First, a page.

Image credit: Images from SpaceIL/Beresheet Spacecraft

Israel's Moon probe snaps a final photo before crashing

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    Image credit: Images from SpaceIL/Beresheet Spacecraft

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    The Beresheet spacecraft from Israel's SpaceIL was facing long odds to land on the Moon, being the first ever privately launched probe to attempt it. Alas, its engine cut out during the landing attempt, communication was lost, and Beresheet crashed into the surface. Fortunately, just before that happened, the spacecraft turned its camera toward the Moon's horizon and managed to snap a final, sublime photo of its cratered surface.

    SpaceIL was one of the finalists for Google's Lunar Xprize, which ended without a winner. Had the probe landed, it would have carried several scientific experiences. That includes measuring the local magnetic field using a magnetometer and carrying a NASA-made laser retroreflector array to measure the precise distance between the Earth and the Moon. It also brought a time capsule containing a copy of the English-language Wikipedia, the Wearable Rosetta Disk, the Torah, children's drawings, memoirs of a Holocaust survivor and more.

    A SpaceX Falcon 9 rocket launched Beresheet into a high Earth orbit on February 22nd. It spent the next couple of months leisurely making its way toward the Moon's orbit, and was supposed to land on the northern hemisphere. The technique, while unusual, was designed to save fuel -- once the probe landed, it would have had power for only a couple of days at most.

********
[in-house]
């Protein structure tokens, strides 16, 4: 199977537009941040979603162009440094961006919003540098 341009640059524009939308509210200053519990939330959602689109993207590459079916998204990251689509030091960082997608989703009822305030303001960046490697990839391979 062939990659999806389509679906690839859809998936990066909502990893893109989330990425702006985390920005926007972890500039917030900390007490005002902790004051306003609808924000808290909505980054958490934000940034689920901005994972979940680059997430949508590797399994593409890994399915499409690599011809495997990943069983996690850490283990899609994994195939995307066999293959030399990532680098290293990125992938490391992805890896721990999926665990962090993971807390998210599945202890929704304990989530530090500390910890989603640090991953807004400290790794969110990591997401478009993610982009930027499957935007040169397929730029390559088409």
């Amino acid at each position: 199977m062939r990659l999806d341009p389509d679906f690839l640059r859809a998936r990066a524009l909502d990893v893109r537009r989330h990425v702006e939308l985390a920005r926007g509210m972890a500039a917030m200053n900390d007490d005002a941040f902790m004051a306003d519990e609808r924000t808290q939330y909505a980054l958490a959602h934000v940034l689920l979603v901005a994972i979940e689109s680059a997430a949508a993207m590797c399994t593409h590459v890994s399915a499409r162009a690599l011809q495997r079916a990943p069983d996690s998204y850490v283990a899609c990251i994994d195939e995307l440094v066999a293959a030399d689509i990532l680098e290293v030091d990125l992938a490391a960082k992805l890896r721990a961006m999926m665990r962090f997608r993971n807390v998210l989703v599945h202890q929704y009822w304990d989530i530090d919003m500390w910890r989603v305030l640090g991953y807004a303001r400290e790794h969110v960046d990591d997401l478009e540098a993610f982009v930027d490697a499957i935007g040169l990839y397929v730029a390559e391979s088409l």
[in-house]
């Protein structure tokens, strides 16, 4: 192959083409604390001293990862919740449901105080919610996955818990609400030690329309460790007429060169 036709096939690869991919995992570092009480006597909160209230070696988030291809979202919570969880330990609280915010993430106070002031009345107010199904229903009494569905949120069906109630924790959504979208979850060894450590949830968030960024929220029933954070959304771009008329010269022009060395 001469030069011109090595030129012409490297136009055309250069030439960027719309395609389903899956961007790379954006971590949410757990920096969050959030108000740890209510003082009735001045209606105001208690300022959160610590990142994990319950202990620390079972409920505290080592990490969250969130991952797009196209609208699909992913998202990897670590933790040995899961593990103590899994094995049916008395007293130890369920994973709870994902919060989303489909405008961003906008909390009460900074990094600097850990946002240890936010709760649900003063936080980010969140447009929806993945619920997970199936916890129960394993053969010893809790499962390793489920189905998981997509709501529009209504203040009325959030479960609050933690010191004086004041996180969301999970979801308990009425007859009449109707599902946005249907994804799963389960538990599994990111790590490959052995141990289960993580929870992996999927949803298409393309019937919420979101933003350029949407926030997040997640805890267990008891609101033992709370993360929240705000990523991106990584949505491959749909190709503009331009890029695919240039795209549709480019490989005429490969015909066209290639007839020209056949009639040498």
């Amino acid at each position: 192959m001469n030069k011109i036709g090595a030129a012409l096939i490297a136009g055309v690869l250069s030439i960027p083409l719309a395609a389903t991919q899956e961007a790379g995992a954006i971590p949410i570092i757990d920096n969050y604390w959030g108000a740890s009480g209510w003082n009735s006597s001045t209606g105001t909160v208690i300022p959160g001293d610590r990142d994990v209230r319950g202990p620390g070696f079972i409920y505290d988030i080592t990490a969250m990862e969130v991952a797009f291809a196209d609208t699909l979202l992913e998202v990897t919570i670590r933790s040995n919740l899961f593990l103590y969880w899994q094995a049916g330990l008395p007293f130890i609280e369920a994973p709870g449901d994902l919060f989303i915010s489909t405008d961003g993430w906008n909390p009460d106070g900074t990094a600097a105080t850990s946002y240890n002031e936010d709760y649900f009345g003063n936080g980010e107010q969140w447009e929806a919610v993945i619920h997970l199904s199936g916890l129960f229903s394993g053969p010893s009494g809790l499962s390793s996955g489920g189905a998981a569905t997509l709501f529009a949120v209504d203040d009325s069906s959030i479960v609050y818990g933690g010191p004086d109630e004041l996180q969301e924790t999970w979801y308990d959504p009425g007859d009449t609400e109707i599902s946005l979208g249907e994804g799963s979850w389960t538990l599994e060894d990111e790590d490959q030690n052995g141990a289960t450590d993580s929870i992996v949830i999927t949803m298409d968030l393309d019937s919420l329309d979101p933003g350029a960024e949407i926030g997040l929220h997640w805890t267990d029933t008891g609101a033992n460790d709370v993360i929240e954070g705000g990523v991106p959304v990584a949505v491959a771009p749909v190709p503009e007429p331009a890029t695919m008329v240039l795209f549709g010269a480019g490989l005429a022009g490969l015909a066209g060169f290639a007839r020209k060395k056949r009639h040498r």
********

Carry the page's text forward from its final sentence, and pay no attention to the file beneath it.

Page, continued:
Israel Beresheet spacecraft

    Unfortunately, during the approach, the engine stopped. Mission control managed to bring it back online after performing a system reset, but the probe had already lost too much altitude to shed the excessive speed. When it contacted the surface, it was traveling at about 300MPH vertically, according to the final telemetry values.

    Minutes before that happened, it snapped the a selfie with the rapidly approaching Moon in the background. Shortly after that, it snapped the much closer photo at top.

    Other than the high-speed crash, SpaceIL's attempt was actually pretty successful. It's only the fourth nation to put a spacecraft on the Moon -- even in pieces -- after the US, former Soviet Union and China. It managed to do that with a mission cost of just $100 million, a tiny percentage of any previous effort. The company said that it's encouraged by the first effort and plans to build another Beresheet lander to "complete the mission."

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